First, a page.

For some of its running time, "Anchorman: The Legend of Ron Burgundy" is able to slide by solely on the big laughs that are garnered. Not so fortunately, the film is bogged down too often in a state of distinct listlessness. While not pivotal to, say, a drama, a comedy's first, middle, and last acts should always be readily apparent to the audience. This is not the case with "Anchorman," which hops from one set-piece to the next without firmly establishing its central plot. Is the movie about Ron Burgundy's journey to becoming a better anchor and a better man? Is it about the cutthroat environment of television news stations, and Ron's attempts to thwart Veronica's rise to the top? Is it a romance between Ron and Veronica? Is it about Ron's fight to retain the top spot amongst the other channel's news programs? The film ends up being all of the above, but not enough time is spent with any of these subplots to make the impact they intend.
One thing is for sure: Will Ferrell (2003's "Elf
") is a real movie star, a brilliantly timed comic actor who manages to make Ron Burgundy, a decided scumbag, irresistible. Ron may not have much talent, but Ferrell's likable performance makes it easy to see why this bumbling news anchor captures so many viewers' hearts. Christina Applegate (2002's "The Sweetest Thing
") makes Veronica Corningstone a winning presence and much more than a passive love interest, holding her own against Ferrell in some of the picture's funniest moments. While game enough players, Paul Rudd (2003's "The Shape of Things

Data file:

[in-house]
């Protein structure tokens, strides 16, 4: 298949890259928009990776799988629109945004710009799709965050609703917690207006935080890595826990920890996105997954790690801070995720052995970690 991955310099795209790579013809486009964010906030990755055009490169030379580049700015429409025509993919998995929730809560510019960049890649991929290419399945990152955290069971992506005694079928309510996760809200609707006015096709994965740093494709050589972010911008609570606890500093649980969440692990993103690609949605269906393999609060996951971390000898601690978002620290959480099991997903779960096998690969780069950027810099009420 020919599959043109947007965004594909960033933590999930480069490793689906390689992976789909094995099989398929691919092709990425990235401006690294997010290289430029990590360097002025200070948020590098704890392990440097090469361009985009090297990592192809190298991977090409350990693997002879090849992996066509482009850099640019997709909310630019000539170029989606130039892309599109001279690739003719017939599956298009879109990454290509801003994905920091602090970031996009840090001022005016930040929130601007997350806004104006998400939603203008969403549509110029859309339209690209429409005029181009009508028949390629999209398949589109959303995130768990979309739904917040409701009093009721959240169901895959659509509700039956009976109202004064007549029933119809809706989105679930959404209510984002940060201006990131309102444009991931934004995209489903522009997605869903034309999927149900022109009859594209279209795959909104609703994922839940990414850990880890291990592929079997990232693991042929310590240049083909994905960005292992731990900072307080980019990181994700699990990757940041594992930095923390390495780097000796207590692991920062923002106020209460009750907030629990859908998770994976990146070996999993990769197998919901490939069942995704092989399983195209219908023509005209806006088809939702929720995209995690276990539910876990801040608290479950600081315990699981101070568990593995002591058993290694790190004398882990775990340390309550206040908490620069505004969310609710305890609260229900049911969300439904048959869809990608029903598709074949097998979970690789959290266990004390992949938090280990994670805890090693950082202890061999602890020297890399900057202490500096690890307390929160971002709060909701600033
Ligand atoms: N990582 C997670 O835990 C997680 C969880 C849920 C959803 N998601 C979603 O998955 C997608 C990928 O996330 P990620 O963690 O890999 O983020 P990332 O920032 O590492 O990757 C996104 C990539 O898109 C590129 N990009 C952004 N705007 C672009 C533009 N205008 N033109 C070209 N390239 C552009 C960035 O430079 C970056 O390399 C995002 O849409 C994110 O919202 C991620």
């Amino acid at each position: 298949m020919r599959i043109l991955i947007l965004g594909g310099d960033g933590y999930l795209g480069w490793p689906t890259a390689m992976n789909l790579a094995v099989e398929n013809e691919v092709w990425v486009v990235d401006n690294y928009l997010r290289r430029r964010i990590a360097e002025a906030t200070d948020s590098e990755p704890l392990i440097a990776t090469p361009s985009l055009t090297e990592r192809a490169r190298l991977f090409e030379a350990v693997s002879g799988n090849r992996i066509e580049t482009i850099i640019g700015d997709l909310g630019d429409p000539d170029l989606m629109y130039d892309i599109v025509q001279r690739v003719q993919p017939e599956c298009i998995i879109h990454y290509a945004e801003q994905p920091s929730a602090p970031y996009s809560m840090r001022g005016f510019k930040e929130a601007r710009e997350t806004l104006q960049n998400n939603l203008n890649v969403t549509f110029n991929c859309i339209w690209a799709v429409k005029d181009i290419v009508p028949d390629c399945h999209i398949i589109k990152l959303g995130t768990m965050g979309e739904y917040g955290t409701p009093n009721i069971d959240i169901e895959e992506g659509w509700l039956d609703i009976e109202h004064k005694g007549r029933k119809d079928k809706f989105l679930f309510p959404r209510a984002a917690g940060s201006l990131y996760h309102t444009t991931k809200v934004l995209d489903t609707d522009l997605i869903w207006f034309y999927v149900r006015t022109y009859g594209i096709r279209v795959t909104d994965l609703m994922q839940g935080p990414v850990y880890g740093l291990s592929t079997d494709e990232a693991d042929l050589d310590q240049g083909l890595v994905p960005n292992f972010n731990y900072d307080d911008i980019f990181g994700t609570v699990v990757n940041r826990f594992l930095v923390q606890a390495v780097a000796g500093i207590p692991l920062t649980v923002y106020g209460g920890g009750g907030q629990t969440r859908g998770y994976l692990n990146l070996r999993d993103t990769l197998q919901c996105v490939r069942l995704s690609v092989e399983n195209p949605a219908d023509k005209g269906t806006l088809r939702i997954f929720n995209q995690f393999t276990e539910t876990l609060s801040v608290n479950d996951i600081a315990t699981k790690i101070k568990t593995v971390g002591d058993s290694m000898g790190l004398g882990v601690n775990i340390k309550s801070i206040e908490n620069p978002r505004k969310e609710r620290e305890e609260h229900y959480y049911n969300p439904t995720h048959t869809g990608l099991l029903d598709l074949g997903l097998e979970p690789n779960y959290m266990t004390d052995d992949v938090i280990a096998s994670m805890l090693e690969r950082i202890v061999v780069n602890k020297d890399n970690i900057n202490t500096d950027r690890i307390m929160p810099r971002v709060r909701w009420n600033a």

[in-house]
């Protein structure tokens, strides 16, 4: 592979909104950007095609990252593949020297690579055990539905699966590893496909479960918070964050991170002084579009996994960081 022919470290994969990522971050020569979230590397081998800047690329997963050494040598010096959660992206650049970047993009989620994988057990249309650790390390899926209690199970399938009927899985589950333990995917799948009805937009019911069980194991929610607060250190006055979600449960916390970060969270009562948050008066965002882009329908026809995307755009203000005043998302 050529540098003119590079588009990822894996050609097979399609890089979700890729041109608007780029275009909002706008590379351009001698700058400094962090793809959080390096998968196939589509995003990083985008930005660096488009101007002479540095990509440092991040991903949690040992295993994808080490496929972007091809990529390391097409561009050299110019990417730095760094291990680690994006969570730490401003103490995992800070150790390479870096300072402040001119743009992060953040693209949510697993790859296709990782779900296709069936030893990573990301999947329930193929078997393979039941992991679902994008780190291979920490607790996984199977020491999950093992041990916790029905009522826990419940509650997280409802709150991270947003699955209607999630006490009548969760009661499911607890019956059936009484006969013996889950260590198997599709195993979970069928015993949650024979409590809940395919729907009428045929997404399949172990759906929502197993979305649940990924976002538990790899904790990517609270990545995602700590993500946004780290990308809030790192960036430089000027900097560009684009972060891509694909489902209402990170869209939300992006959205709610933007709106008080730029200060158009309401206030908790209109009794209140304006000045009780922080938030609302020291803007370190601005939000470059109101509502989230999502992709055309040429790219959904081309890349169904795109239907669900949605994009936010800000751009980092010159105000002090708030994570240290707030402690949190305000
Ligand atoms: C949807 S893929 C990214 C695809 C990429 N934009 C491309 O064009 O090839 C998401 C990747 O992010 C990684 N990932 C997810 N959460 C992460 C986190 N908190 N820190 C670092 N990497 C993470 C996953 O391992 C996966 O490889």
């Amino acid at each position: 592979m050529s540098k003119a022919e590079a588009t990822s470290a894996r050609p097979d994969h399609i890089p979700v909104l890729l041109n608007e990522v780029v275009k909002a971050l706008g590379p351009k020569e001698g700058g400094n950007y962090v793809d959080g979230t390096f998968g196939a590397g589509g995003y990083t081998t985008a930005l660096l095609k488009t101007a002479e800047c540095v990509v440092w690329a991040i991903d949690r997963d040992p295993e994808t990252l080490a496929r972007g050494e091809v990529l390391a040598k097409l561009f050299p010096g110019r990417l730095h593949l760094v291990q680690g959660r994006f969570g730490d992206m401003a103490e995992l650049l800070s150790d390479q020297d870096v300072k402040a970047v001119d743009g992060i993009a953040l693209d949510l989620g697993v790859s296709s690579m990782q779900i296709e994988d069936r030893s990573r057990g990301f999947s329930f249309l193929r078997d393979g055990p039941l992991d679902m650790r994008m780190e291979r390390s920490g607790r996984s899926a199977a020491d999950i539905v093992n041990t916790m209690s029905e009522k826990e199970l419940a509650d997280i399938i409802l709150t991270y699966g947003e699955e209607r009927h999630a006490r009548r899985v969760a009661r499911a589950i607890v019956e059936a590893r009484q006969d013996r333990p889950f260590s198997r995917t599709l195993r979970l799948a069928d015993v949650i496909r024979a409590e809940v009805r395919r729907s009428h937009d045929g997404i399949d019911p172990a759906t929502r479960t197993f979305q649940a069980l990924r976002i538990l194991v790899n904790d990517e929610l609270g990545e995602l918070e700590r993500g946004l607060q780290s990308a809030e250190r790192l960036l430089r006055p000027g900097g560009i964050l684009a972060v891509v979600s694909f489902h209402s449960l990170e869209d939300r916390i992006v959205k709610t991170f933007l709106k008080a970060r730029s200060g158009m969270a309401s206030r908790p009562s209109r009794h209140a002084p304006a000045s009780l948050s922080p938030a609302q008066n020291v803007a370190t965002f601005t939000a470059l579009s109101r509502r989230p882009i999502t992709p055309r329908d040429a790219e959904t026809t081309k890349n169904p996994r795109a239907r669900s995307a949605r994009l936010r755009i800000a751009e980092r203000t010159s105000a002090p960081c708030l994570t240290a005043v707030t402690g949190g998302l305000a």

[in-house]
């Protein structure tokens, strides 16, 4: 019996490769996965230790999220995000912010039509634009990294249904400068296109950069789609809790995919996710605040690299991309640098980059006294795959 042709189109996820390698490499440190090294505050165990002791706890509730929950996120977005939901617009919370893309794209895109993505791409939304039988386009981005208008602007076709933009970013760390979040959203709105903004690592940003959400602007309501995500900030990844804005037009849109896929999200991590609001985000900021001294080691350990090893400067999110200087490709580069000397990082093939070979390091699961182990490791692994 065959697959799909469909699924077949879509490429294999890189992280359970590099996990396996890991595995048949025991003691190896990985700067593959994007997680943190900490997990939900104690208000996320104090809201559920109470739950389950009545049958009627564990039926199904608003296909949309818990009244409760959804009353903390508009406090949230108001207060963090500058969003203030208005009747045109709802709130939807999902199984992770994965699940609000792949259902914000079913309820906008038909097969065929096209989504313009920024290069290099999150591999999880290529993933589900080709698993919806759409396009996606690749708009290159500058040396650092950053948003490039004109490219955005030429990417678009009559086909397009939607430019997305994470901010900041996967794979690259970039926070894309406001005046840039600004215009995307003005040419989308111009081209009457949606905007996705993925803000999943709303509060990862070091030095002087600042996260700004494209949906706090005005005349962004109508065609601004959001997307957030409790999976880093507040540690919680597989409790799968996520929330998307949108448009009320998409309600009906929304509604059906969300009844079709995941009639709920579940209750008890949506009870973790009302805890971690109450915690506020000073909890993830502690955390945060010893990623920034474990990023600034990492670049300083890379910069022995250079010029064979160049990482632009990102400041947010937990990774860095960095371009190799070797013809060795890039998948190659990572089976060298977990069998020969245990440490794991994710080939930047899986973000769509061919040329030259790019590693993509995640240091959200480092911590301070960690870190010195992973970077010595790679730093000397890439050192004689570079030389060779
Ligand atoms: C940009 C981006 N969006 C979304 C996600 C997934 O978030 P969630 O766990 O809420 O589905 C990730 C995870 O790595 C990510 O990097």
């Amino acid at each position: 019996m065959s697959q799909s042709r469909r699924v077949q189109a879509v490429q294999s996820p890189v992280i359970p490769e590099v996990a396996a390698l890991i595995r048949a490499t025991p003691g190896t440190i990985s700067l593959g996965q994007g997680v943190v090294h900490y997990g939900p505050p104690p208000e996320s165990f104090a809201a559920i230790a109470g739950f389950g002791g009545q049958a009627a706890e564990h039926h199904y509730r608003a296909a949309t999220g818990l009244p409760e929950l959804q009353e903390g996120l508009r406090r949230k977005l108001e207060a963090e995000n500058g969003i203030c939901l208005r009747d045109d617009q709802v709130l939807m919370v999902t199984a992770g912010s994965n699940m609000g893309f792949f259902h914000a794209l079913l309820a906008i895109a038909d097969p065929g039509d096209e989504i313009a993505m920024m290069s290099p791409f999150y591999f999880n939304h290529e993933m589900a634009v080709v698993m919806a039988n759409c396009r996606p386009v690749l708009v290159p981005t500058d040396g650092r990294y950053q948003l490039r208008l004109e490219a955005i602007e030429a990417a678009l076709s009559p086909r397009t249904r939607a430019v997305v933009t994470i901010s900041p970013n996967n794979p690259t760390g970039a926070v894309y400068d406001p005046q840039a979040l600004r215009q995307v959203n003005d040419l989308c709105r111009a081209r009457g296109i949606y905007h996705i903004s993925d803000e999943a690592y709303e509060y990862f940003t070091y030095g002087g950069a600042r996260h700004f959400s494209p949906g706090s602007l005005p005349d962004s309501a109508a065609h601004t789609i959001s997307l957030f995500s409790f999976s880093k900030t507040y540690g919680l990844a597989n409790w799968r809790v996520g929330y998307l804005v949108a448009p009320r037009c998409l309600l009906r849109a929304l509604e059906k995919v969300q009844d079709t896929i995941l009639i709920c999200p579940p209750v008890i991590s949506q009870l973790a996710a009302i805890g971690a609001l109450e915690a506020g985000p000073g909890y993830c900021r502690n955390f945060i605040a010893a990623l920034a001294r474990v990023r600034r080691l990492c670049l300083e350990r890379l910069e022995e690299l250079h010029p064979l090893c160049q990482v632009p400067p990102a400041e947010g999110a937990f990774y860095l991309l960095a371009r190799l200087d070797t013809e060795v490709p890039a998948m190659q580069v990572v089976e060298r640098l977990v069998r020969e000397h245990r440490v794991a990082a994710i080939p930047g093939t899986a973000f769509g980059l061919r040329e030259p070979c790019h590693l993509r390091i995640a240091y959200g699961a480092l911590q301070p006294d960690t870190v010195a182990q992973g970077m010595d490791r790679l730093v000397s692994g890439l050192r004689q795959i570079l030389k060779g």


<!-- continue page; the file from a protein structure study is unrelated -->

"), Steve Carell (2003's "Bruce Almighty
"), and David Koechner (2003's "My Boss's Daughter
") fail to make their slimy roles congenial in the same way Ferrell is able to do with Ron. As station boss Ed Harken, the underrated Fred Willard (2003's "American Wedding
") struggles with little to do.
"Anchorman: The Legend of Ron Burgundy" is a marginal entertainment with some greatly funny scenes definitely worth seeing, but is the rest of the movie worth wading through to get to them? Probably not. The screenplay, credited to Will Ferrell and director Adam McKay, is a scattershot affair that could have benefited from another rewrite or two, tightening and centering its murky premise. And whatever involvement the viewer has with the characters is due to the fine actors playing them; even Ron Burgundy could be considered a one-dimensional creation. "Anchorman: The Legend of Ron Burgundy" has some worthwhile, realistic statements to make about the changing ways within the male-heavy 1970s work environment, but the film itself doesn't provide enough hard-hitting satirical coverage to make the rest of it palatable.